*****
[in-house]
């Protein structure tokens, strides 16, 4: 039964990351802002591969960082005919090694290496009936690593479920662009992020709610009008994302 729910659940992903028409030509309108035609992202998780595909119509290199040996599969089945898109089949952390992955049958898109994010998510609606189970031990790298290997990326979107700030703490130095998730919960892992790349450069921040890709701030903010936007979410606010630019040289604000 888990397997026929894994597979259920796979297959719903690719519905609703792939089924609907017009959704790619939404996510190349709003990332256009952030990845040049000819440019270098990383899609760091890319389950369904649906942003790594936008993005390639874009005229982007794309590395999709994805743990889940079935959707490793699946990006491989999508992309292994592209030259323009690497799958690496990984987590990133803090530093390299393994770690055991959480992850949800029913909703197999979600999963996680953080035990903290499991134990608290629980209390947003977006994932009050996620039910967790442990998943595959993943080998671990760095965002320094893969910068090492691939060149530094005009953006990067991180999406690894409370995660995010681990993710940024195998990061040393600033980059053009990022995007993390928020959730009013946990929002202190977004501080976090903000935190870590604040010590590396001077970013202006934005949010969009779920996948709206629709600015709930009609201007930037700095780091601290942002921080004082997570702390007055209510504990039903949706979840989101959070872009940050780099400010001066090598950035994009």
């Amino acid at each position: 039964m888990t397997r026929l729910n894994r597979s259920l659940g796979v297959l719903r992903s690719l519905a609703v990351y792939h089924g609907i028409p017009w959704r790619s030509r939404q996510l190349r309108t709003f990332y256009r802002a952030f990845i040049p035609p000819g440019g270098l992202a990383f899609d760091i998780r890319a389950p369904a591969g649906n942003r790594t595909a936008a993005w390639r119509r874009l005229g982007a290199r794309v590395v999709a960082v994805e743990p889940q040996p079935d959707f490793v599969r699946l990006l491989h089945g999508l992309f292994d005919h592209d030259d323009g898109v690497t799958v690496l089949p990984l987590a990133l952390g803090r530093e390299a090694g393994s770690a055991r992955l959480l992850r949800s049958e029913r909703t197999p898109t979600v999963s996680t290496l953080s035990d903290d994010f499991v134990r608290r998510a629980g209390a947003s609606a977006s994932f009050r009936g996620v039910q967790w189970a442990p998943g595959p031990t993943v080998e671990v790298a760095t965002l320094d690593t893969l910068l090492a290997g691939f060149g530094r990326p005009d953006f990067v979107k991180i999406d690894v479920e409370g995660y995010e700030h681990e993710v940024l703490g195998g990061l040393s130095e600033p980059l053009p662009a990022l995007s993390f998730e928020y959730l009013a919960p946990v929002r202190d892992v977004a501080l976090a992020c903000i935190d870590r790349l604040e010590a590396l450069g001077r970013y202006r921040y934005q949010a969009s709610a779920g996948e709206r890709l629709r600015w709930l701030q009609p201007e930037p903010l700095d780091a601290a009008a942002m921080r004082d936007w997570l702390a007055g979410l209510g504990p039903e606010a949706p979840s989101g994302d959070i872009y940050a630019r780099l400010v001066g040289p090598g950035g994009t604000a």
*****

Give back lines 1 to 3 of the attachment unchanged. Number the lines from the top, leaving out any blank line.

[in-house]
């Protein structure tokens, strides 16, 4: 039964990351802002591969960082005919090694290496009936690593479920662009992020709610009008994302 729910659940992903028409030509309108035609992202998780595909119509290199040996599969089945898109089949952390992955049958898109994010998510609606189970031990790298290997990326979107700030703490130095998730919960892992790349450069921040890709701030903010936007979410606010630019040289604000 888990397997026929894994597979259920796979297959719903690719519905609703792939089924609907017009959704790619939404996510190349709003990332256009952030990845040049000819440019270098990383899609760091890319389950369904649906942003790594936008993005390639874009005229982007794309590395999709994805743990889940079935959707490793699946990006491989999508992309292994592209030259323009690497799958690496990984987590990133803090530093390299393994770690055991959480992850949800029913909703197999979600999963996680953080035990903290499991134990608290629980209390947003977006994932009050996620039910967790442990998943595959993943080998671990760095965002320094893969910068090492691939060149530094005009953006990067991180999406690894409370995660995010681990993710940024195998990061040393600033980059053009990022995007993390928020959730009013946990929002202190977004501080976090903000935190870590604040010590590396001077970013202006934005949010969009779920996948709206629709600015709930009609201007930037700095780091601290942002921080004082997570702390007055209510504990039903949706979840989101959070872009940050780099400010001066090598950035994009």
């Amino acid at each position: 039964m888990t397997r026929l729910n894994r597979s259920l659940g796979v297959l719903r992903s690719l519905a609703v990351y792939h089924g609907i028409p017009w959704r790619s030509r939404q996510l190349r309108t709003f990332y256009r802002a952030f990845i040049p035609p000819g440019g270098l992202a990383f899609d760091i998780r890319a389950p369904a591969g649906n942003r790594t595909a936008a993005w390639r119509r874009l005229g982007a290199r794309v590395v999709a960082v994805e743990p889940q040996p079935d959707f490793v599969r699946l990006l491989h089945g999508l992309f292994d005919h592209d030259d323009g898109v690497t799958v690496l089949p990984l987590a990133l952390g803090r530093e390299a090694g393994s770690a055991r992955l959480l992850r949800s049958e029913r909703t197999p898109t979600v999963s996680t290496l953080s035990d903290d994010f499991v134990r608290r998510a629980g209390a947003s609606a977006s994932f009050r009936g996620v039910q967790w189970a442990p998943g595959p031990t993943v080998e671990v790298a760095t965002l320094d690593t893969l910068l090492a290997g691939f060149g530094r990326p005009d953006f990067v979107k991180i999406d690894v479920e409370g995660y995010e700030h681990e993710v940024l703490g195998g990061l040393s130095e600033p980059l053009p662009a990022l995007s993390f998730e928020y959730l009013a919960p946990v929002r202190d892992v977004a501080l976090a992020c903000i935190d870590r790349l604040e010590a590396l450069g001077r970013y202006r921040y934005q949010a969009s709610a779920g996948e709206r890709l629709r600015w709930l701030q009609p201007e930037p903010l700095d780091a601290a009008a942002m921080r004082d936007w997570l702390a007055g979410l209510g504990p039903e606010a949706p979840s989101g994302d959070i872009y940050a630019r780099l400010v001066g040289p090598g950035g994009t604000a």